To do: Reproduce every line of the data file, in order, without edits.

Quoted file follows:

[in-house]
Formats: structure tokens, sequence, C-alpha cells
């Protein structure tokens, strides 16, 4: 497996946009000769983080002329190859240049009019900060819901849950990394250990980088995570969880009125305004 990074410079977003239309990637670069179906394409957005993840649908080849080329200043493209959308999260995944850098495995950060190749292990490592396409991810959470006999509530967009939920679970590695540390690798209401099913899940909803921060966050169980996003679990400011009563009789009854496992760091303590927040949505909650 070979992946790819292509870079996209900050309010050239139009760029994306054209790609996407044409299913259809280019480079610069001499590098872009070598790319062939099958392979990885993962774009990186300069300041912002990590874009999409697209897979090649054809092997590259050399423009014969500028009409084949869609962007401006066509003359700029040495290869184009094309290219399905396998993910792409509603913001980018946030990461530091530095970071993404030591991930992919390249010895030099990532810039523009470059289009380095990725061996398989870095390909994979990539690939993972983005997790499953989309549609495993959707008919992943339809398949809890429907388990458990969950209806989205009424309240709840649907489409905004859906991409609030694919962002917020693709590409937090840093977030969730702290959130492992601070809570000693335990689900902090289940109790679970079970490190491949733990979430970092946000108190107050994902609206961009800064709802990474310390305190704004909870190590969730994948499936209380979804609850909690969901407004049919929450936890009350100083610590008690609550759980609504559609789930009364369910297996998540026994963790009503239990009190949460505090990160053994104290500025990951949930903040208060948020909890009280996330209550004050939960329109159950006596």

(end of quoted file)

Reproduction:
[in-house]
Formats: structure tokens, sequence, C-alpha cells
């Protein structure tokens, strides 16, 4: 497996946009000769983080002329190859240049009019900060819901849950990394250990980088995570969880009125305004 990074410079977003239309990637670069179906394409957005993840649908080849080329200043493209959308999260995944850098495995950060190749292990490592396409991810959470006999509530967009939920679970590695540390690798209401099913899940909803921060966050169980996003679990400011009563009789009854496992760091303590927040949505909650 070979992946790819292509870079996209900050309010050239139009760029994306054209790609996407044409299913259809280019480079610069001499590098872009070598790319062939099958392979990885993962774009990186300069300041912002990590874009999409697209897979090649054809092997590259050399423009014969500028009409084949869609962007401006066509003359700029040495290869184009094309290219399905396998993910792409509603913001980018946030990461530091530095970071993404030591991930992919390249010895030099990532810039523009470059289009380095990725061996398989870095390909994979990539690939993972983005997790499953989309549609495993959707008919992943339809398949809890429907388990458990969950209806989205009424309240709840649907489409905004859906991409609030694919962002917020693709590409937090840093977030969730702290959130492992601070809570000693335990689900902090289940109790679970079970490190491949733990979430970092946000108190107050994902609206961009800064709802990474310390305190704004909870190590969730994948499936209380979804609850909690969901407004049919929450936890009350100083610590008690609550759980609504559609789930009364369910297996998540026994963790009503239990009190949460505090990160053994104290500025990951949930903040208060948020909890009280996330209550004050939960329109159950006596």